A Bada Dev memorial in Bundelkhand (Photo courtesy: Suresh Prasad Ahirwar)

Bada Dev in folk lore

A popular tale has it that once when Bada Dev was being worshipped, offended by something, he made saaj tree his abode. The people entreated with him to return to their homes but he refused. Since then, the Tribals’ belief has been that Bada Dev lives on the saaj tree and they worship it. Bada Dev is worshipped as a formless deity and there are no temples dedicated to him. The puja of Bada Dev is performed collectively, either in public places or at homes. Bada Dev is worshipped in the Tribal areas of Madhya Pradesh and Chhattisgarh too and the method of worship and beliefs are almost the same.

Mair Baba

Mair Baba is also worshipped in Bundelkhand. Mair Baba means “My Baba”. All non-Brahmin castes including Bhangi, Chamar, Basor, Kori, Kachhi, Lodhis, Dheemars, Ahirs and other indigenous inhabitants worship Mair Baba. He is also the presiding deity in marriages and is called “Dulha Dev”. An area at the corner of the house in the shape of a square is set aside for Mair Baba. In homes where a marriage is due, the eldest member of the family performs a puja of the deity. In this puja, some symbols are made on a cloth using a mixture of turmeric and oil. The symbols somewhat resemble the pictographic script of the Harappan civilization. A feast is held for all members of the extended family.

Bada Dev and bhav

The Tribals also worship Bada Dev when their cattle are taken ill. They pray to him to cure their cattle. There is no difference between the Bada Dev of the Tribals and that of Bundelkhand. In the Kunwarpura village of Mohangarh Tehsil, Tikamgarh, in Bundelkhand, the Ahirs (Yadavs) worship Bada Dev. The only difference in the worship is that while the Tribals sacrifice a goat, the people of Bundelkhand don’t. After the puja, the priest invokes the gods by saying, “O’ gods, come and let us have a darshan of you.” All the people present stand up with folded hands, waiting for Bada Dev to appear. The process of Bada Dev entering the body of a person is called “bhav”, while the person concerned, like in the case of Mahishasur as mentioned above, is called “gholna” in Tribal areas and “Barua” in Bundelkhand. Once the Bada Dev enters the body of the Barua, everyone present hails him and then talks to him about their problems. The Bada Dev suggests solutions to their problems. Women are barred from climbing atop the platform of Bada Dev. When passing by the platform of Bada Dev, women take off their footwear and carry them in their hands. This is seen as a symbol of respect for Bada Dev.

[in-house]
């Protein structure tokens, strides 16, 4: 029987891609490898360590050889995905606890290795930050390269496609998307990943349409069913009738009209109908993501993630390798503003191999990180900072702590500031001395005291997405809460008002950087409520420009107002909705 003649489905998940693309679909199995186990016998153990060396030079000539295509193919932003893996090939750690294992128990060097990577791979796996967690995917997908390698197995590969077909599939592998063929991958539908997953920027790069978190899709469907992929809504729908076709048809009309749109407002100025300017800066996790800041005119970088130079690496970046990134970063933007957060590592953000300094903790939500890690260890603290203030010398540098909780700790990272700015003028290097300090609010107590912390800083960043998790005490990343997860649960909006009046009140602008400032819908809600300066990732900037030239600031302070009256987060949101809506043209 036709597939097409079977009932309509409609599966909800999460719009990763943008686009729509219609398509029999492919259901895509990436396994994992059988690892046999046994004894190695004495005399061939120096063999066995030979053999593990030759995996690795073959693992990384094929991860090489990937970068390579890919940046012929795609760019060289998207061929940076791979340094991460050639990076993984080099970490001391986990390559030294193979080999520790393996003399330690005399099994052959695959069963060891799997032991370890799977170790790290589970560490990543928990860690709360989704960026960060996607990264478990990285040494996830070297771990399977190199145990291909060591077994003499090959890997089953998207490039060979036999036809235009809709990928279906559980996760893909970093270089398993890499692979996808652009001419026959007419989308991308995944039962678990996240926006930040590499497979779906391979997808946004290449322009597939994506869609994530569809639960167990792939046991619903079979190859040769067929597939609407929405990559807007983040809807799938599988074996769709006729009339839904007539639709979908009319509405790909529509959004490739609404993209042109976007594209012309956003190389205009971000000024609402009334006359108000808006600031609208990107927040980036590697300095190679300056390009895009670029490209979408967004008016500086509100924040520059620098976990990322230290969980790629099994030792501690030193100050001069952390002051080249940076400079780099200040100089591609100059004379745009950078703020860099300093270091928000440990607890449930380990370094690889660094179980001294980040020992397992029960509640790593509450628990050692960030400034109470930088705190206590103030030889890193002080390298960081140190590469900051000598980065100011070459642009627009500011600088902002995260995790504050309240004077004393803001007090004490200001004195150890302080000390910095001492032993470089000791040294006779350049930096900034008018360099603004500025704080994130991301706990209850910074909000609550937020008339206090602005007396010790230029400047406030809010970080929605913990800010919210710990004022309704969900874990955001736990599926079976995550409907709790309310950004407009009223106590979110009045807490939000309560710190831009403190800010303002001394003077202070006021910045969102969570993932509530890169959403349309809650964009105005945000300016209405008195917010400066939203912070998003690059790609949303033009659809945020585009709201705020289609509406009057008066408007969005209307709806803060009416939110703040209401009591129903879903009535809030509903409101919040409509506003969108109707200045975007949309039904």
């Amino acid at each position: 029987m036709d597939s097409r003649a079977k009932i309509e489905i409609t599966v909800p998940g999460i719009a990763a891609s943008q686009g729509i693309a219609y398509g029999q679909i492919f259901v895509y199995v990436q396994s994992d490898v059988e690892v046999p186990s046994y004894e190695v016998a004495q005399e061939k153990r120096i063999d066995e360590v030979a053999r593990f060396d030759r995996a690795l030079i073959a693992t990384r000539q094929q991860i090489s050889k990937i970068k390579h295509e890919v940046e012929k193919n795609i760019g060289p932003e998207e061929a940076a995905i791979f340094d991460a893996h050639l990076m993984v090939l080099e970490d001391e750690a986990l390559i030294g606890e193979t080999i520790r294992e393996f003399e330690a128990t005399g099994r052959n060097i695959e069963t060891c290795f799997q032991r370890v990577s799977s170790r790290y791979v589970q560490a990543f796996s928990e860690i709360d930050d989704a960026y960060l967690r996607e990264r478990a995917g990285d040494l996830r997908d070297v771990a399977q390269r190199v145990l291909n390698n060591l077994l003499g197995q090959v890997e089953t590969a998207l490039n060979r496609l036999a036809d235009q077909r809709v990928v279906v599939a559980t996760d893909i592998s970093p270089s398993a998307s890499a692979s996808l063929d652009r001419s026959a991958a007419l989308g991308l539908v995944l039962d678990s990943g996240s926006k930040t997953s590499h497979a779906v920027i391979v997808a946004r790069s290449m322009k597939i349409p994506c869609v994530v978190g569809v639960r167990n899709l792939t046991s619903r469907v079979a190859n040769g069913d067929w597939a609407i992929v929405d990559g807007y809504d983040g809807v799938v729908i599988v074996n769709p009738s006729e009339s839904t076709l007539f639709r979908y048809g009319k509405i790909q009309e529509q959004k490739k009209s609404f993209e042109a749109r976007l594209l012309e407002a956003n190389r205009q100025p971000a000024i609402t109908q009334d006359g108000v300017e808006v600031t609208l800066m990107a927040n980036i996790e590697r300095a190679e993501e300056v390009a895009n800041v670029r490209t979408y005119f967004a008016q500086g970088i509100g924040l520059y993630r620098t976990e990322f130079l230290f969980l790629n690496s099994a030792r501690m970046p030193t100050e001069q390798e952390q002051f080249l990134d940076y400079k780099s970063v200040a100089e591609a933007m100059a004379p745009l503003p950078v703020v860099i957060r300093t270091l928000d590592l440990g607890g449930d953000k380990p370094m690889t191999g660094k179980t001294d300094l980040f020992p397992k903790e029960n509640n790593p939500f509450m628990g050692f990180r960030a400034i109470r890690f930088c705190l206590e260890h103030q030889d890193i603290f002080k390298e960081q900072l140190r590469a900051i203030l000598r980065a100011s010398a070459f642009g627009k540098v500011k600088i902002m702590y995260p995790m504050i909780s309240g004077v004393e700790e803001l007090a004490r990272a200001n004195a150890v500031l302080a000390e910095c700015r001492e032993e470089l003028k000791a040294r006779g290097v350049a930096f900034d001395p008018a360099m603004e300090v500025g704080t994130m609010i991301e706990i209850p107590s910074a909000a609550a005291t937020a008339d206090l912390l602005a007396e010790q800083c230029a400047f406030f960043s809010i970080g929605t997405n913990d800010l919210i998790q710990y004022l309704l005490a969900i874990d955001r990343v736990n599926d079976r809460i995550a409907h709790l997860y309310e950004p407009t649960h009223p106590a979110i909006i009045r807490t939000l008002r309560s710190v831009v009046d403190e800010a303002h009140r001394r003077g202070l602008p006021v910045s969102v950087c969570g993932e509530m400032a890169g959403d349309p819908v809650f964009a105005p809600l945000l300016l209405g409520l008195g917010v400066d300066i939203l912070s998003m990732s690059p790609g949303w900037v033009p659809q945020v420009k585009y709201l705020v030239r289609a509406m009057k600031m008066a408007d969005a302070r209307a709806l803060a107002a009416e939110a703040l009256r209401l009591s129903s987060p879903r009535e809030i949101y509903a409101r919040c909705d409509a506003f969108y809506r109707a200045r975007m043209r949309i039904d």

It seems that the Mair Baba of Bundelkhand and Dulha Dev of Gondwana are one and the same. There is no instance of the indigenous peoples worshipping Brahma, Vishnu or Mahesh.

Members of the Asur community perform their traditional dance in a puja pandal in Kolkata (Photo courtesy: Indian Express)

‘Chakna’ tradition

There is another tradition in Bundelkhand called “Chakna” or “Chaakna”. As part of this tradition, all the vigilant residents of the village come together and discuss the security and safety of the village. Chaakna involves building a security ring around the village to stop evil forces from entering. All the residents contribute money for the purpose. Dr B.R. Ambedkar says that Chaakna is a very old tradition, predating the Vedic traditions. All the seniors, elders and priests gather on a new-moon or a full-moon day. Then the gunia, carrying some liquor, and others carrying things needed for a puja, walk through the village throwing small pieces of “athvai” (small puris) on the way. When they reach the “mendi” (border) of the village, they sacrifice a cock or a goat and also offer liquor to the deity. Sometimes, the goat is not sacrificed; only its ears are severed. This is done so that the evil spirits can get food outside the village and do not harm the villagers. It seems that the Aryans used to raid the villages of the indigenous inhabitants. Then, indigenous inhabitants might have started providing food, etc, for them at the border so that they not enter the village. “Chaakna” seems to be a remnant of that tradition – with the earthly need of protection from Aryan raiders gradually being replaced by the belief of protection from celestial wrath and diseases.